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New version of Artec Studio is now available to download!
We reviewed all the feedback from our customers and partners and have added some changes and features in new release of Artec Studio 9. These features will make the process of scanning and post-processing much faster and more convenient for you!
Spider is the latest achievement of Artec Group with high resolution and outstanding accuracy. Not to mention, Spider captures texture data!
Artec Studio 9.1 features a new algorithm of sharp fusion developed specially for Spider. More info about Artec Spider can be found here:
You are now able align two or more scans automatically right during the scanning. The only thing you need is overlapping texture data of scans involved.
Artec Studio 9.1 provides a new, improved align tool. It is now possible to align frames that haven't been correctly registered within one scan. No need to divide a scan into several parts anymore.
This feature used to be available only for Kinect. Now we are happy to say that real-time fusion feature is compatible with Artec scanners. It works best for scanning simple objects with no complicated post-processing required.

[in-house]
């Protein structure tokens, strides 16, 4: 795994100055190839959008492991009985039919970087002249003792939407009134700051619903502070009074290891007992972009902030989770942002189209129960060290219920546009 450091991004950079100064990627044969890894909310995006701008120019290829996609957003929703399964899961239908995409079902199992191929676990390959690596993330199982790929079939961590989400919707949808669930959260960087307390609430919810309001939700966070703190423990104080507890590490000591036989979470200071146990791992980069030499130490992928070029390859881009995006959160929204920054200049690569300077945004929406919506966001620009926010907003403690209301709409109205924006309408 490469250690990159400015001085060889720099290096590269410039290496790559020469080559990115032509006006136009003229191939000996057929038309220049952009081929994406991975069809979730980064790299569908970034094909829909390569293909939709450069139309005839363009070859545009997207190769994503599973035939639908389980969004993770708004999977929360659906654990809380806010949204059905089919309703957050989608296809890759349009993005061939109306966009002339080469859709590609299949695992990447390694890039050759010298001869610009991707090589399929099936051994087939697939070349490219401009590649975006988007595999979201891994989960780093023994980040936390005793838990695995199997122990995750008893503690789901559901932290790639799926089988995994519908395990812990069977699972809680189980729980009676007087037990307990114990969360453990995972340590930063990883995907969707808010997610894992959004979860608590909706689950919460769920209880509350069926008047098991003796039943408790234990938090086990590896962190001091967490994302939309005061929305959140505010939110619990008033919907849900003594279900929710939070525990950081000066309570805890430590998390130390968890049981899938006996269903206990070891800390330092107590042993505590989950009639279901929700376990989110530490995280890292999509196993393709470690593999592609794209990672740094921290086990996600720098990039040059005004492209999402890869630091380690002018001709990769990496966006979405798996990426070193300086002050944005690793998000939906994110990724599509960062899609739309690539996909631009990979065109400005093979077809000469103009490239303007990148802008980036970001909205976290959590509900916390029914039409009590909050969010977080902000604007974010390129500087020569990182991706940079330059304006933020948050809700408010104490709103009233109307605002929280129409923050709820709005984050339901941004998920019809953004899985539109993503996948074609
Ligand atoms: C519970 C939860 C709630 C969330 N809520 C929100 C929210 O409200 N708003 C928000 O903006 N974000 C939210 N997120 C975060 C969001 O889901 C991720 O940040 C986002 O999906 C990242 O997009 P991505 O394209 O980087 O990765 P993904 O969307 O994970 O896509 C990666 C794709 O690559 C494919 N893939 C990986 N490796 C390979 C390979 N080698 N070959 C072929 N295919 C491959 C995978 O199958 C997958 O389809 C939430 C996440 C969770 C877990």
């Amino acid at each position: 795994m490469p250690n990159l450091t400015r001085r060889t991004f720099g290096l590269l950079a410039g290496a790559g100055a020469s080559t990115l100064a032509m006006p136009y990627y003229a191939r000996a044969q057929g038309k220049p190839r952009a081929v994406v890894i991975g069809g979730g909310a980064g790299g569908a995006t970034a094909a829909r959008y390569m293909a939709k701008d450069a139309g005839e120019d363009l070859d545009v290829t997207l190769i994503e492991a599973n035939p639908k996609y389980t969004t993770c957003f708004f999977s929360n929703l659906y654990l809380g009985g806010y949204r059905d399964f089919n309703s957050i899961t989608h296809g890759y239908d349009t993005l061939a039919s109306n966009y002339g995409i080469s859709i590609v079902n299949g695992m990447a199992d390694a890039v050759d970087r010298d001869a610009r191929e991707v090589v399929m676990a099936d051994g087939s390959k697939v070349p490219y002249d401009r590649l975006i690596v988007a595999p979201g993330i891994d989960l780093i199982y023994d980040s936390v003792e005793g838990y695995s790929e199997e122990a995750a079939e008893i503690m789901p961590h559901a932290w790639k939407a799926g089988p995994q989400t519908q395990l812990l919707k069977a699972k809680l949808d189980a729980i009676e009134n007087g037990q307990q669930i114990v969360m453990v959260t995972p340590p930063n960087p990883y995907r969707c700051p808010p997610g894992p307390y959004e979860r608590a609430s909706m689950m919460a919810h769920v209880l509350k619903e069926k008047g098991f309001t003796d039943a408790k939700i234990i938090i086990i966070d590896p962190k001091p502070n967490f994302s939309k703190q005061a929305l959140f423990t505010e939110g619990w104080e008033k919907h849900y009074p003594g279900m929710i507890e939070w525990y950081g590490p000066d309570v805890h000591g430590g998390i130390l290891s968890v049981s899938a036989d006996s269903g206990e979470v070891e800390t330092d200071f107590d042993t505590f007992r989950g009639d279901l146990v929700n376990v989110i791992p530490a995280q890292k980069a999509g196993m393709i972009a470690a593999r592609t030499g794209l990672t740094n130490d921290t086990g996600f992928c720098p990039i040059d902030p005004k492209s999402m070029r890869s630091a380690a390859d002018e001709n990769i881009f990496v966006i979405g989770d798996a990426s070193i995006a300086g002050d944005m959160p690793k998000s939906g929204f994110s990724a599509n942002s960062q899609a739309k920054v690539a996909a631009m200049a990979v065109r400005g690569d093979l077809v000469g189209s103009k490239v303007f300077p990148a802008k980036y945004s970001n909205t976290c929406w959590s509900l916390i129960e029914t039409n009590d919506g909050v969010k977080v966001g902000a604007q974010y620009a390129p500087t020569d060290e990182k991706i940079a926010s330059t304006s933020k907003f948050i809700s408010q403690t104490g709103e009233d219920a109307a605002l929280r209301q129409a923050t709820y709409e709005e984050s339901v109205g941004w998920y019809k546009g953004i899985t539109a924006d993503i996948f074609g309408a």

Artec Studio 9.1 now provides possibility to scan objects with up to four sensors simultaneously! Full-body scanning will take just few seconds.
We have received lots of client requests asking to add this feature. We strive to improve user experience overall so we added this option in Artec Studio 9.1. The new tool enables to create annotations on model surface. Annotations can be edited and customized in various ways.
- Improved hole-filling algorithm: geometry is reconstructed more precisely.
- Windows 8 support added
New release is available for all existing users of Artec Studio 9.
A dental implant specialty practice needed to find a way to digitally align patients' faces with their teeth, quickly and precisely, for designing implants that look natural and feel great.
Two archaeologists hosting the TV show America's Lost Vikings decided to use color 3D scanning to try and determine the true age of this controversial artifact.
For the past two years, researchers from 3DVisLab have been working with the Nunalleq Archaeology Project near the Alaska Native village of Quinhagak to develop a digital educational resource to help teach local children about the excavations as well as their Yup’ik heritage.